We were dropped off at the railway station in Flagstaff in the early afternoon, and since our "Southwest Chief" train service wasn't leaving until around 9pm, we had half a day to kill.
Now some people like to sit on the beach and do nothing when they're on holiday. And there's nothing wrong with that. I however tend to cram as much as possible into every day, so much so that when I get home, I feel like I need another holiday just to have a rest.
Having said that, I hadn't researched Flagstaff too much as it was only supposed to be a quick stopover, somewhere to have a bite to eat, do a bit of shopping, and then have a few beers while waiting for the train. It didn't take too long to realise what a gem this place really is. I could have spent a week here at the very least, exploring the town and the surrounding area. But as our schedule was already full, one afternoon would have to do on this occasion.
First things first, we needed somewhere to leave our bags for a few hours.
We tried the train station first, but the nice gentleman at the counter explained that they had to remove lockers for security reasons, and suggested we try the International Hostel, a short walk away on the other side of the tracks. Five minutes later, we were at the hostel and a very friendly Bill Oddie lookalike at the reception took our bags in and promised to keep them safe for us for a small charge of $1 per bag. Sorted.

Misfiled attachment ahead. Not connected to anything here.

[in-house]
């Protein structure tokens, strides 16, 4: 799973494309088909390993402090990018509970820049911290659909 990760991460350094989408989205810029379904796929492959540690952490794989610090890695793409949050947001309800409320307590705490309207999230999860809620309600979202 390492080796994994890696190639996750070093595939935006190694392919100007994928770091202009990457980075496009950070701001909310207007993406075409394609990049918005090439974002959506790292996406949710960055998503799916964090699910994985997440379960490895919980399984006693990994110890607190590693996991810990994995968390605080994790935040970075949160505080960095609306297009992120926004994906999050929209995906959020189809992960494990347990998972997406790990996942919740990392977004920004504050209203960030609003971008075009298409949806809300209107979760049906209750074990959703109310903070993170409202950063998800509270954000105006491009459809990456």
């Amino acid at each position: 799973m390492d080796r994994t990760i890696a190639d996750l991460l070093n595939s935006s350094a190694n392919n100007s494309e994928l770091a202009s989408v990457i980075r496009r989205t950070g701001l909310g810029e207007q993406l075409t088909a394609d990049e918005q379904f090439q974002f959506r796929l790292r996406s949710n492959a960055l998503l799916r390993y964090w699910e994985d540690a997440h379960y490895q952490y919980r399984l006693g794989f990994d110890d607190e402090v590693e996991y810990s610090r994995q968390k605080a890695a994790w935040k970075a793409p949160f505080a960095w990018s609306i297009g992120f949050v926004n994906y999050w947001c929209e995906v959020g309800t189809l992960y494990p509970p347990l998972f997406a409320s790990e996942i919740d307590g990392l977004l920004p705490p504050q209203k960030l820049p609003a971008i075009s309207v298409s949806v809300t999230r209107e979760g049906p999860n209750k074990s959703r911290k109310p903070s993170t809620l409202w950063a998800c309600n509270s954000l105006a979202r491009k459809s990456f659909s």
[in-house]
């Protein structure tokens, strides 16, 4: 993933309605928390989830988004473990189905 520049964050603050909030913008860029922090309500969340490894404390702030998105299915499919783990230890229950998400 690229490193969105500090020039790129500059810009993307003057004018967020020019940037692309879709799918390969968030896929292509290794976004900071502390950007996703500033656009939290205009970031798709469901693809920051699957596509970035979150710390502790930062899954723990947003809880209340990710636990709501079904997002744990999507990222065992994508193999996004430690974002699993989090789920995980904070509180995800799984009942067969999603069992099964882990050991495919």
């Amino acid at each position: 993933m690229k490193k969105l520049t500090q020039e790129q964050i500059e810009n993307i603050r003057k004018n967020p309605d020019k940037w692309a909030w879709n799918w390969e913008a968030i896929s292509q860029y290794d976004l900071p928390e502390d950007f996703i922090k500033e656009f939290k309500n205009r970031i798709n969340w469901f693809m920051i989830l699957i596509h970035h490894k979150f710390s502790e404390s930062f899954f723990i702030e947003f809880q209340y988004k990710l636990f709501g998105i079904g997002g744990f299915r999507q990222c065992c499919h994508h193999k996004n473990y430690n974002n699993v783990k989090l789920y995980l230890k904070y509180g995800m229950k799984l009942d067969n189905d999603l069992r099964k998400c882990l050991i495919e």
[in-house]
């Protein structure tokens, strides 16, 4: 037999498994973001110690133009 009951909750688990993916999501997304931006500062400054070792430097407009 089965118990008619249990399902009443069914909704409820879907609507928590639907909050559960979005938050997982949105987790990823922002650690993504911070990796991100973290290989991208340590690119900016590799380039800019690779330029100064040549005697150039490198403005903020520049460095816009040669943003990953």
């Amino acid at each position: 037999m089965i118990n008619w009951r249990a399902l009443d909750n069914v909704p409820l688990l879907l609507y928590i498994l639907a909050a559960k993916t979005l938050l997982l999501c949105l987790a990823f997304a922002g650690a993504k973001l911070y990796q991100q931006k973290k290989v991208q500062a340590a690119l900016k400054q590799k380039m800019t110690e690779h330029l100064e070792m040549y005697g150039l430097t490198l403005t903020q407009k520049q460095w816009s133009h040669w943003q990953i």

We walked back towards the train station admiring the view of the snow-covered mountains in the distance. The San Francisco Peaks, considered sacred by various local Native American Indian tribes, were named by the Franciscans in the 17th century, long before the City by the Bay got the same name. The mountain (a dormant volcano!) now offers various outdoor activities, including skiing and snowboarding at the Arizona Snowbowl resort, and is part of the Coconino National Forest, North America's largest contiguous Ponderosa Pine forest. And it was a flagpole, made from one of those Ponderosa Pine trees that gave Flagstaff its name!
We paused at the crossing to let a freight train go by and were astounded by the length of the train, it just seemed to go on forever! And the noise it made was deafening. As we later discovered, it was that very train line that put Flagstaff on the map. In the late 19th Century, Flagstaff became the largest town on the line between Albuquerque in New Mexico and the West Coast.